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A review on lignin sources and uses

Journal of Applied Biotechnology & Bioengineering
Rafael Eloy de Souza,1 Fernando José BorgesGomes,1 Edvá Oliveira Brito,1 Roberto Carlos CostaLelis,1 Larisse Aparecida Ribas Batalha,1 Fernando Almeida Santos,2  Dalton Longue Junior3

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The efficient use of renewable resources has become a driving force for the worldwide industry aiming to improve the competitiveness. Considering the available natural raw materials, the lignin present in the lignocellulosic biomass such as trees, is the unique natural polymer that presents aromatic rings in its constitution. In this way, this review details the structure of native lignin as well as the technical lignin, including information on the characteristics that this polymer must have for the most promissory applications as feedstock for bioproducts. Approximately 50 million tons of lignin are produced worldwide annually, of which 98% to 99% is incinerated to produce energy and steam in the pulp mills. Only a small fraction of the lignin, derived mainly from the sulfite pulp mill is recovered commercially in a biorefinery concept. There are many opportunities for producing high value-added products from technical lignin, mainly considering the pulp mills growing, and environmental restrictions using non-renewable raw materials. The currently trend have shown that technical lignin sources may also be used as feedstock for phenol derived products, technical carbons, fuels, and adhesives. On the other hand, there are some technological hurdles must be overcome to make these uses feasible.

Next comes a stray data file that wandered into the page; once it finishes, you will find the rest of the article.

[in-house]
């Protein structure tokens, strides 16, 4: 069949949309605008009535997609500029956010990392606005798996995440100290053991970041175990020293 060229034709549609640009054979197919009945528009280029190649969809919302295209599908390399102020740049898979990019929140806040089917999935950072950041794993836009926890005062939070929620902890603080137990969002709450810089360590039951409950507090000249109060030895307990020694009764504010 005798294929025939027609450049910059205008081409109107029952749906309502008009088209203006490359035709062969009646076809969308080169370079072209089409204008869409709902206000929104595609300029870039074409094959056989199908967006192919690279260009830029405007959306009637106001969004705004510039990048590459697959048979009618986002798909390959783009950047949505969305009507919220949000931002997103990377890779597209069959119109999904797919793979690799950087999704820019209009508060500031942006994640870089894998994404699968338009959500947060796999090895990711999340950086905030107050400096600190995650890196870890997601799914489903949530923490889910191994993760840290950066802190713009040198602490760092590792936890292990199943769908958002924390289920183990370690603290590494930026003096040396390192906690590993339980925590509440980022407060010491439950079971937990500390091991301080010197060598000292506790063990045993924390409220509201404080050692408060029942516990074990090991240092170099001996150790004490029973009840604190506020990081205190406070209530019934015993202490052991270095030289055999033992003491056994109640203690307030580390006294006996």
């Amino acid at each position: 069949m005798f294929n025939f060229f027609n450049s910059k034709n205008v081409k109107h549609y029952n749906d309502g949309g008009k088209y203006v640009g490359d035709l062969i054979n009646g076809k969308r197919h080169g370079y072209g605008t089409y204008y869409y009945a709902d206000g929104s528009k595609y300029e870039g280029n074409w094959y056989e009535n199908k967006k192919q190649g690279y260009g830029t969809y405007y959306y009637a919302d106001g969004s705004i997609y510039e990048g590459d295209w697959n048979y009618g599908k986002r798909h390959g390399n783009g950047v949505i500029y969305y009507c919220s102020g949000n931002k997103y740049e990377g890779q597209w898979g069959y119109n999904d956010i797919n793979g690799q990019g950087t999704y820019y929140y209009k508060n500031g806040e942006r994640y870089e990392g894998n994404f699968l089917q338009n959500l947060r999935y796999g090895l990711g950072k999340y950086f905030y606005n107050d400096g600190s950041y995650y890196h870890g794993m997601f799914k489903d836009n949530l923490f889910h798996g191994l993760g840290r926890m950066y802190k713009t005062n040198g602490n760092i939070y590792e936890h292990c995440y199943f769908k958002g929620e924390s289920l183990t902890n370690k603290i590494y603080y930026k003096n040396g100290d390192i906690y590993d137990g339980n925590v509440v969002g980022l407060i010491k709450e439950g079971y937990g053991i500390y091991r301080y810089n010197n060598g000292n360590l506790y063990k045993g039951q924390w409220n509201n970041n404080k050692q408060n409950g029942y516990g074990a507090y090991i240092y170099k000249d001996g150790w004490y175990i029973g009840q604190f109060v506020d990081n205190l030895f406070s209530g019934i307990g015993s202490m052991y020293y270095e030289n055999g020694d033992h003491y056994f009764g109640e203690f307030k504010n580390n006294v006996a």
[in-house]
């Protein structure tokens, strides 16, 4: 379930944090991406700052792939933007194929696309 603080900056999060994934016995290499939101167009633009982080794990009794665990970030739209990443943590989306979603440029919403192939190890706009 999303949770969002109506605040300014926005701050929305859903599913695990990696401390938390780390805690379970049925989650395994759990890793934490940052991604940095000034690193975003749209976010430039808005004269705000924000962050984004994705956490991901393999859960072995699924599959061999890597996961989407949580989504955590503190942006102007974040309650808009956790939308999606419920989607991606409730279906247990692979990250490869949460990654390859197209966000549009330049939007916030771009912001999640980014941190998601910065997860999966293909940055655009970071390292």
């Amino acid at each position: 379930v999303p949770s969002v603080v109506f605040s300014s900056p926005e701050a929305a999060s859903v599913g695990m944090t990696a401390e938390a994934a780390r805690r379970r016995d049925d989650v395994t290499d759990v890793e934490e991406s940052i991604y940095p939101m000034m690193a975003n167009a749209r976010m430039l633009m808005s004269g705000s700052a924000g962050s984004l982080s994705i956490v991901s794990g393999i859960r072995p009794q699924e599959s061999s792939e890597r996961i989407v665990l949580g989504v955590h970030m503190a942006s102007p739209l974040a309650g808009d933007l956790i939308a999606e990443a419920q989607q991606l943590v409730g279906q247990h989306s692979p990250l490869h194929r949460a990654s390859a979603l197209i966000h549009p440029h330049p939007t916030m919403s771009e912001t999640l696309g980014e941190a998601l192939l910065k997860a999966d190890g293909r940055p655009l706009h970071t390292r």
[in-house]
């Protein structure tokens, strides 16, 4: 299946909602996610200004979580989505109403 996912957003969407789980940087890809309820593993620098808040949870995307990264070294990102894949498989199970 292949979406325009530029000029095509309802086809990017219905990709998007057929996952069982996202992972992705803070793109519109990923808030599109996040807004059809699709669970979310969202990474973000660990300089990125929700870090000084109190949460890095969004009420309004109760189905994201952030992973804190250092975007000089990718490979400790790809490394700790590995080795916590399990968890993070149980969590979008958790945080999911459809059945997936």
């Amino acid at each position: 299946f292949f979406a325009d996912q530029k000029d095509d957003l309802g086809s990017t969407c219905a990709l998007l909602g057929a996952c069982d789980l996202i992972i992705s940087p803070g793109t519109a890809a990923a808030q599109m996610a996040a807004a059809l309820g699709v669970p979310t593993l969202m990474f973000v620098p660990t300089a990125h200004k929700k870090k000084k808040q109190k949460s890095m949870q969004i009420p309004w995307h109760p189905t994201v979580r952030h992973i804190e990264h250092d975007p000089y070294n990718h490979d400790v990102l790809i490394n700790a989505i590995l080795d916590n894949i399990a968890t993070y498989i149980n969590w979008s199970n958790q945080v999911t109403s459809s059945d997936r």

bioproducts, biorefinery, lignocellulosic biomass, technical lignin